Flanked by a Trump University banner, Donald Trump grimaces smugly from the screen. “Former students say Trump University was a scam,” a narrator intones, as the somber faces of several defrauded students appear on screen. “The truth about Trump University? Donald Trump made millions while hardworking Americans got scammed.”

Welcome to the latest wave of attack ads from Republican establishment groups desperate to undercut the frontrunner’s appeal before he locks up the GOP nomination. It’s a high-dollar, last-ditch effort to stir doubts about Trump’s populist bona fides in the run-up to the critical winner-take-all primaries on March 15 in five delegate-rich states, including Florida and Ohio. Think of it as the televisual complement to the assaults on Trump’s character and business record being touted by Mitt Romney, John McCain, and other anxious Republican leaders. And for the first time in this campaign, it’s making Trump flinch a little. 

For months, a handful of outside groups have targeted Trump with ads in the early primary states that have generally misfired. In late January, Our Principles PAC released several spots questioning whether he was a “true conservative.” Many of them recycled the same footage: a Meet the Press interview from 1999, when Trump told Tim Russert he would not ban partial-birth abortion; an interview on 60 Minutes where he said he was for universal healthcare; and a CNN clip in which Trump praised Hillary Clinton. Club for Growth Action, another group gunning for Donald Trump, followed suit before the South Carolina primary, rolling out an ad bluntly titled, “There’s Nothing Conservative about Donald Trump.” While Our Principles PAC claimed credit for Trump’s relatively poor performance in Iowa, the strategy has bombed everywhere else. 

To see why those attacks fell flat, you only have to look at why so many people support Trump so ardently. “There is a whole section of voters that go on their gut instinct,” says Republican consultant Patrick Ruffini. “Those are Trump voters. And for them, ideological attacks don’t work.”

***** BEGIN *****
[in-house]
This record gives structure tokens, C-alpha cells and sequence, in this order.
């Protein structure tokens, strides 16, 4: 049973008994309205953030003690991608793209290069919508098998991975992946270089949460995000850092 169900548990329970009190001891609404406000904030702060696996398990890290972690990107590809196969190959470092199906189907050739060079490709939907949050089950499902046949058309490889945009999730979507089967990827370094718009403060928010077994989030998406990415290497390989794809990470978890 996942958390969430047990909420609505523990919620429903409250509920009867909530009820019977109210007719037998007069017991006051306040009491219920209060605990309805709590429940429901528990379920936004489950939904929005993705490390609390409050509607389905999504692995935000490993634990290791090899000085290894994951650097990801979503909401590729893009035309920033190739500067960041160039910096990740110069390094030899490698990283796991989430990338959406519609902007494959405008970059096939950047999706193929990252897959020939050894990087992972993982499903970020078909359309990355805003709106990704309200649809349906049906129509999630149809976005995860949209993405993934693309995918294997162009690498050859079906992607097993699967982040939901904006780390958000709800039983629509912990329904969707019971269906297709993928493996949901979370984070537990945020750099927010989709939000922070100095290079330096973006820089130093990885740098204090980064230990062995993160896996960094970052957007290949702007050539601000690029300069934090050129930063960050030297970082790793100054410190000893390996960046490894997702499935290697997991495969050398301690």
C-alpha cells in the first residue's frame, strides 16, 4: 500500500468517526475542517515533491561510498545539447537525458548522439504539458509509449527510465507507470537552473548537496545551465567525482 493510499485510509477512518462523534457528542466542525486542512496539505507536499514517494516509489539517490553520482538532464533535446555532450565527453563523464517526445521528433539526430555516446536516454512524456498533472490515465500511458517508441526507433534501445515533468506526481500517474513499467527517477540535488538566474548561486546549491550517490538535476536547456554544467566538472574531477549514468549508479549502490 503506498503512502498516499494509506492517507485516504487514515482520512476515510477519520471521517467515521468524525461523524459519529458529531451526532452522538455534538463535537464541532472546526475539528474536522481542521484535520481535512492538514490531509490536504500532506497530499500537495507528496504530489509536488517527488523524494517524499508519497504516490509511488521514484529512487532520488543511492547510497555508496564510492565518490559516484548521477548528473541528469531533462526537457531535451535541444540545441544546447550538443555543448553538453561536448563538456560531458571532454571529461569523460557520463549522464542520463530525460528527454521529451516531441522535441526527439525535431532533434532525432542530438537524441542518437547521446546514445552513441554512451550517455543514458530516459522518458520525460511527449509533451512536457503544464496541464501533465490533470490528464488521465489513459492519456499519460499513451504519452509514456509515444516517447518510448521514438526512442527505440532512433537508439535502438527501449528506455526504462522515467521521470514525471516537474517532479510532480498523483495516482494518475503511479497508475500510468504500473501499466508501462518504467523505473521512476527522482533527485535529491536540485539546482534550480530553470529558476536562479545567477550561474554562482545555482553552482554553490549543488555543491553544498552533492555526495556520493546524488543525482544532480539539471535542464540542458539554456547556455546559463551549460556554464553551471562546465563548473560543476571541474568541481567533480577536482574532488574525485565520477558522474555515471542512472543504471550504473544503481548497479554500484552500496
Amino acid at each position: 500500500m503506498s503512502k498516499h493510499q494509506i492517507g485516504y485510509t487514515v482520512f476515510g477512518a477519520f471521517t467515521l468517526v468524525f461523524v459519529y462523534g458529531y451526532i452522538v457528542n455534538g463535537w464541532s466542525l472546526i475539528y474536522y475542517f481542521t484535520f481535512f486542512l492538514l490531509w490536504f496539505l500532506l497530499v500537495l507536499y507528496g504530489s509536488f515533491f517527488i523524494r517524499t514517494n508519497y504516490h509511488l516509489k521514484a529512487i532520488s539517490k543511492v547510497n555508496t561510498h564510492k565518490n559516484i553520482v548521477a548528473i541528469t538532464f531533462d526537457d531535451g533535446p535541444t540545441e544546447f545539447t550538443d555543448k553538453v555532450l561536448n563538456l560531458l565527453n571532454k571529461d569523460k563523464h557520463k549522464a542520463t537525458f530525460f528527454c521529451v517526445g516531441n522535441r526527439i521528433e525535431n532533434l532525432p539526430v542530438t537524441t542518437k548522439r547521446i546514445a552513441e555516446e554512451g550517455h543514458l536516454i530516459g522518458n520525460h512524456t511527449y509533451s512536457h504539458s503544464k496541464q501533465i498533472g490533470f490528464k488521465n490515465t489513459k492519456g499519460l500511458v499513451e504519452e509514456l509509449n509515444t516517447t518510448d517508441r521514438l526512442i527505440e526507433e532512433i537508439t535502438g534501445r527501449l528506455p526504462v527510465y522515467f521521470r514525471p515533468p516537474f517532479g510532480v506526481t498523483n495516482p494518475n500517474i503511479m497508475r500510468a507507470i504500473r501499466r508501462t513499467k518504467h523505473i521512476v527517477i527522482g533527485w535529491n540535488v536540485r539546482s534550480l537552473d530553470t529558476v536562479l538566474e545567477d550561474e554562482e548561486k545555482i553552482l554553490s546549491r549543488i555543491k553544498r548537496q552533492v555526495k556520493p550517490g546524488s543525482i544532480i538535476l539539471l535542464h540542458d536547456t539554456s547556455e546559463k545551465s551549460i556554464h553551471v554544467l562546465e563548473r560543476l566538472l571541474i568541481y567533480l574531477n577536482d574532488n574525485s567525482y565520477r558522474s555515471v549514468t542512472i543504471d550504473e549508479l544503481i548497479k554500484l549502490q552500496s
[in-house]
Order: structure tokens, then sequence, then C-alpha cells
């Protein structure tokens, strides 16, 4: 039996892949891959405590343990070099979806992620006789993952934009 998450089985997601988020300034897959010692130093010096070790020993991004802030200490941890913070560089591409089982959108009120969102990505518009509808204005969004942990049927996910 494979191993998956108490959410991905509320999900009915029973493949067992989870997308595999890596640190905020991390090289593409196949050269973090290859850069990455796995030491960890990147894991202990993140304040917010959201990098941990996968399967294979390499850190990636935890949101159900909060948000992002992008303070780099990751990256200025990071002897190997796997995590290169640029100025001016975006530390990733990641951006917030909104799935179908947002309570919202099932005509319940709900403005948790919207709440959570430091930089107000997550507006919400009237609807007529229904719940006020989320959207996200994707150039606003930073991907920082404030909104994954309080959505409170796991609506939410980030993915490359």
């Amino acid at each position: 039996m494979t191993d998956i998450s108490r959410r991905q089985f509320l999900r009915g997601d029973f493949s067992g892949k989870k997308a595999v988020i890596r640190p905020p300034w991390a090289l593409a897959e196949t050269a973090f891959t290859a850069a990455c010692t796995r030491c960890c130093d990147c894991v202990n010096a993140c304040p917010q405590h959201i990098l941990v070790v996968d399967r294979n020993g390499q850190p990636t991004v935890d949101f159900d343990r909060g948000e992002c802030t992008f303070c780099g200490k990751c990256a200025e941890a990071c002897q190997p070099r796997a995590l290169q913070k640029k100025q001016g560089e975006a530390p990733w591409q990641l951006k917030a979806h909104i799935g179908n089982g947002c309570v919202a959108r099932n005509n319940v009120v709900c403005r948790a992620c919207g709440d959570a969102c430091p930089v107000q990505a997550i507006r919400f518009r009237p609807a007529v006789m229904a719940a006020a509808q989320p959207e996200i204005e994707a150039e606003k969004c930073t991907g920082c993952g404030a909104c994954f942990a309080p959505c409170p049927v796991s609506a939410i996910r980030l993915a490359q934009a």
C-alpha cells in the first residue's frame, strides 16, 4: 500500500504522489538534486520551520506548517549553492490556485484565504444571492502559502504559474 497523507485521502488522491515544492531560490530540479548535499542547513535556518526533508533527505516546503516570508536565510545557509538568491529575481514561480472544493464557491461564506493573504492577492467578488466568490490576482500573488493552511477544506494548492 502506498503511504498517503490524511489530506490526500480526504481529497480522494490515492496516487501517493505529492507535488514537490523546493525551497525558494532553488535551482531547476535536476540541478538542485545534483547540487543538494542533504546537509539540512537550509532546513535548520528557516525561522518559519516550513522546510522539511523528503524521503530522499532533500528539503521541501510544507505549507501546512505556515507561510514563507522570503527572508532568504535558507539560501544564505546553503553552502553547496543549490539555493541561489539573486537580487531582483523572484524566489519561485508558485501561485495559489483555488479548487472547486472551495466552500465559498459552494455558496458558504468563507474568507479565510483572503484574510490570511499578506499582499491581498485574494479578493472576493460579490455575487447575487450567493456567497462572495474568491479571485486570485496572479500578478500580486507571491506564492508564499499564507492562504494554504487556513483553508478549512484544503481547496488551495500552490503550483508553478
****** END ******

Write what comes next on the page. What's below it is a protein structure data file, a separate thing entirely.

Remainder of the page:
Now, at long last, the tactics have shifted. The Republican groups’ newest ads never talk about ideology, but instead focus on the people Trump has allegedly hurt and ripped off: a single mom who paid $35,000 without receiving a degree from Trump University, for instance, or a widow forced to vacate her home so Trump could pave a parking lot outside his Atlantic City casino. On Wednesday, Our Principles PAC released an ad called “Scam,” with the narrator declaring, “Trump is facing massive lawsuits for fraud and what one state attorney general called fraudulent, illegal, and deceptive conduct.” American Future Fund has been rotating three ads featuring regular folks talking about how Trump University ruined their lives. “America, do not make the same mistake I did with Donald Trump,” says Sherri, the single mom, in one. “I got hurt badly and I would hate to see this country get hurt.”

These ads aim to inflict the same emotional wallop that the documentary “When Mitt Romney Came to Town” did in 2012, when a PAC backing Newt Gingrich released a 28-minute film (and shorter ads based on it) that tracked Romney’s Bain Capital years. In a bumpy economic time, the testimonies of Americans who said they’d lost their jobs because of Romney played to the insecurities of the white working class furious at corporate raiders whose “greed was only matched by their willingness to make millions in profits.” 

The recent anti-Trump ads tap into similar anxieties and resentments—the very ones that so many Trump supporters, angry that they were left behind in the economic recovery, are feeling. It’s more than a little ironic, of course, given that Trump and Romney have spent the past week brawling on Twitter (and on stage). But the two men share the same vulnerability: Their rivals can portray them as heartless scavengers, profiting off ordinary Americans. And planting the idea that Trump has swindled hard-working Americans could be very damaging—perhaps even more so than “When Mitt Romney Came to Town,” since Trump has sold himself as a champion of the working class. 

It may well be too late to derail Trump’s nomination, but these attacks could hurt him down the road in the general election. “When Mitt Romney Came to Town” didn’t stop the former Massachusetts governor from being the GOP candidate, but it established a narrative about Romney that he only kept reinforcing throughout the campaign with missteps like his infamous “47 percent” comment. If the narrative about his business ventures sticks, Trump might find it harder to keep bragging about his business prowess, tough boardroom negotiating, and immense wealth—and the eventual Democratic nominee would have ready-made ammunition to hammer the mogul in the general election.

Trump may be worried about that prospect. As Ruffini notes, he’s pushing back on the narrative about Trump University far more concertedly than he has when other campaigns hammered him for other offenses, like his derogatory comments about McCain. “They possibly view it as more damaging to his candidacy,” Ruffini says. As they should. 

THIS WEEK’S ADS 

With new TV commercials bombarding the airwaves before the crucial winner-take-all primaries on March 15, we analyzed the ten most notable spots from this week—including a spate of attacks on Donald Trump—and listed the rest below. You can see every presidential spot that’s aired in this campaign cycle at the New Republic’s 2016 Campaign Ad Archive

Marco Rubio: “Knows Nothing” 

Type: Attack ad 

Who Paid for It? Conservative Solutions PAC, the outside group backing Marco Rubio

Reach: Aired in Florida, Idaho, Kansas, Michigan, and Mississippi